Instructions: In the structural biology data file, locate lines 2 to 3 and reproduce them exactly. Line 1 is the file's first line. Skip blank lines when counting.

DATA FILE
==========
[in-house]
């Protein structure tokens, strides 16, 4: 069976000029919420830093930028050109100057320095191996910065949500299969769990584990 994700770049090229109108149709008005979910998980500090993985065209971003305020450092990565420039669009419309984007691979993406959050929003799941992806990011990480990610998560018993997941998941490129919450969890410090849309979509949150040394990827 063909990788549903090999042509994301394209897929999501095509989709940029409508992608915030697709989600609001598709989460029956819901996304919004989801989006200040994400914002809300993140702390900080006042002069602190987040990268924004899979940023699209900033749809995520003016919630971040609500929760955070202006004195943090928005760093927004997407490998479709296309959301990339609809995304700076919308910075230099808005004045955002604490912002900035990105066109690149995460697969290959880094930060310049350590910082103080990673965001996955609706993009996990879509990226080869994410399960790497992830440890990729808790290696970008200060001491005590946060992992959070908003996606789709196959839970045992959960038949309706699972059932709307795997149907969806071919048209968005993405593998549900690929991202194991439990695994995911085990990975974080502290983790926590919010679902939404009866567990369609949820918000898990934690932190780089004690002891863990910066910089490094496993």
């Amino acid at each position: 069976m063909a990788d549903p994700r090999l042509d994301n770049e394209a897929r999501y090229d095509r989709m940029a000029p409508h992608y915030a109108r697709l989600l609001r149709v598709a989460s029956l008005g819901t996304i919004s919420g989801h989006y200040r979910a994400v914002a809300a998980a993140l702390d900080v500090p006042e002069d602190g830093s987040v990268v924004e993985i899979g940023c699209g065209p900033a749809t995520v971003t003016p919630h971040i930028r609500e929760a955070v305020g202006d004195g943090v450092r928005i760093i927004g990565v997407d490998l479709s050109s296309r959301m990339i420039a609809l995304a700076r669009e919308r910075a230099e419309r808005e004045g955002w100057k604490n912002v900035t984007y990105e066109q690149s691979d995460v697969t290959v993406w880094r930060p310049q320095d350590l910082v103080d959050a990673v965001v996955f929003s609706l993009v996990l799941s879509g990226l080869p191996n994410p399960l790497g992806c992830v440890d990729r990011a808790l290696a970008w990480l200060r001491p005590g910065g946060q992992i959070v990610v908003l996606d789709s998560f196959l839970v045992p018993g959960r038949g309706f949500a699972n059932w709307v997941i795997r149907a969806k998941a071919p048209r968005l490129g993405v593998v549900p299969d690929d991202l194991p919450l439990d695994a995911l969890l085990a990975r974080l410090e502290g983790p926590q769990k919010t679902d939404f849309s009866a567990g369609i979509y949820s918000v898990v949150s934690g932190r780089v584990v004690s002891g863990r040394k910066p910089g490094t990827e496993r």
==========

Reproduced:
């Protein structure tokens, strides 16, 4: 069976000029919420830093930028050109100057320095191996910065949500299969769990584990 994700770049090229109108149709008005979910998980500090993985065209971003305020450092990565420039669009419309984007691979993406959050929003799941992806990011990480990610998560018993997941998941490129919450969890410090849309979509949150040394990827 063909990788549903090999042509994301394209897929999501095509989709940029409508992608915030697709989600609001598709989460029956819901996304919004989801989006200040994400914002809300993140702390900080006042002069602190987040990268924004899979940023699209900033749809995520003016919630971040609500929760955070202006004195943090928005760093927004997407490998479709296309959301990339609809995304700076919308910075230099808005004045955002604490912002900035990105066109690149995460697969290959880094930060310049350590910082103080990673965001996955609706993009996990879509990226080869994410399960790497992830440890990729808790290696970008200060001491005590946060992992959070908003996606789709196959839970045992959960038949309706699972059932709307795997149907969806071919048209968005993405593998549900690929991202194991439990695994995911085990990975974080502290983790926590919010679902939404009866567990369609949820918000898990934690932190780089004690002891863990910066910089490094496993």
């Amino acid at each position: 069976m063909a990788d549903p994700r090999l042509d994301n770049e394209a897929r999501y090229d095509r989709m940029a000029p409508h992608y915030a109108r697709l989600l609001r149709v598709a989460s029956l008005g819901t996304i919004s919420g989801h989006y200040r979910a994400v914002a809300a998980a993140l702390d900080v500090p006042e002069d602190g830093s987040v990268v924004e993985i899979g940023c699209g065209p900033a749809t995520v971003t003016p919630h971040i930028r609500e929760a955070v305020g202006d004195g943090v450092r928005i760093i927004g990565v997407d490998l479709s050109s296309r959301m990339i420039a609809l995304a700076r669009e919308r910075a230099e419309r808005e004045g955002w100057k604490n912002v900035t984007y990105e066109q690149s691979d995460v697969t290959v993406w880094r930060p310049q320095d350590l910082v103080d959050a990673v965001v996955f929003s609706l993009v996990l799941s879509g990226l080869p191996n994410p399960l790497g992806c992830v440890d990729r990011a808790l290696a970008w990480l200060r001491p005590g910065g946060q992992i959070v990610v908003l996606d789709s998560f196959l839970v045992p018993g959960r038949g309706f949500a699972n059932w709307v997941i795997r149907a969806k998941a071919p048209r968005l490129g993405v593998v549900p299969d690929d991202l194991p919450l439990d695994a995911l969890l085990a990975r974080l410090e502290g983790p926590q769990k919010t679902d939404f849309s009866a567990g369609i979509y949820s918000v898990v949150s934690g932190r780089v584990v004690s002891g863990r040394k910066p910089g490094t990827e496993r």